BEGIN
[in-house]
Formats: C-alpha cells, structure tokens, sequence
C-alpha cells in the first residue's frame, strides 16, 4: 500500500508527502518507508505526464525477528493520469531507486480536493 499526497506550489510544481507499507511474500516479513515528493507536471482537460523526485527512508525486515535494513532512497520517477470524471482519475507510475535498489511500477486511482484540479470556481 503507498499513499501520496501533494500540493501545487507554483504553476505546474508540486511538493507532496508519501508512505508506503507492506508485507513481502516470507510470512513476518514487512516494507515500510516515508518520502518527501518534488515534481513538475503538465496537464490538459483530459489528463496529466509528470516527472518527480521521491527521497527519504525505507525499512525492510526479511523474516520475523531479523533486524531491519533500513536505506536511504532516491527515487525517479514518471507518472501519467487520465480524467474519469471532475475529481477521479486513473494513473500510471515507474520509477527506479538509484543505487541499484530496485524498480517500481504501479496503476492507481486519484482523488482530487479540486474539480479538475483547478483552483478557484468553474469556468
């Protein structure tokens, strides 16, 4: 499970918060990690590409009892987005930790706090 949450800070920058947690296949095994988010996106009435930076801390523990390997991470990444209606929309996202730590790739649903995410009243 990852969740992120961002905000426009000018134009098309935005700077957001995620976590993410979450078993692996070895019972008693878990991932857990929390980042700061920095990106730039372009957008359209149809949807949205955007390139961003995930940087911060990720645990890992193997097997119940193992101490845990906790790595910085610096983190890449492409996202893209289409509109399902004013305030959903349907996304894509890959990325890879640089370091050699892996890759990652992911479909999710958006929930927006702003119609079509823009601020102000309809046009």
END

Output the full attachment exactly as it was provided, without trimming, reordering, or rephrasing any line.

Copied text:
[in-house]
Formats: C-alpha cells, structure tokens, sequence
C-alpha cells in the first residue's frame, strides 16, 4: 500500500508527502518507508505526464525477528493520469531507486480536493 499526497506550489510544481507499507511474500516479513515528493507536471482537460523526485527512508525486515535494513532512497520517477470524471482519475507510475535498489511500477486511482484540479470556481 503507498499513499501520496501533494500540493501545487507554483504553476505546474508540486511538493507532496508519501508512505508506503507492506508485507513481502516470507510470512513476518514487512516494507515500510516515508518520502518527501518534488515534481513538475503538465496537464490538459483530459489528463496529466509528470516527472518527480521521491527521497527519504525505507525499512525492510526479511523474516520475523531479523533486524531491519533500513536505506536511504532516491527515487525517479514518471507518472501519467487520465480524467474519469471532475475529481477521479486513473494513473500510471515507474520509477527506479538509484543505487541499484530496485524498480517500481504501479496503476492507481486519484482523488482530487479540486474539480479538475483547478483552483478557484468553474469556468
């Protein structure tokens, strides 16, 4: 499970918060990690590409009892987005930790706090 949450800070920058947690296949095994988010996106009435930076801390523990390997991470990444209606929309996202730590790739649903995410009243 990852969740992120961002905000426009000018134009098309935005700077957001995620976590993410979450078993692996070895019972008693878990991932857990929390980042700061920095990106730039372009957008359209149809949807949205955007390139961003995930940087911060990720645990890992193997097997119940193992101490845990906790790595910085610096983190890449492409996202893209289409509109399902004013305030959903349907996304894509890959990325890879640089370091050699892996890759990652992911479909999710958006929930927006702003119609079509823009601020102000309809046009």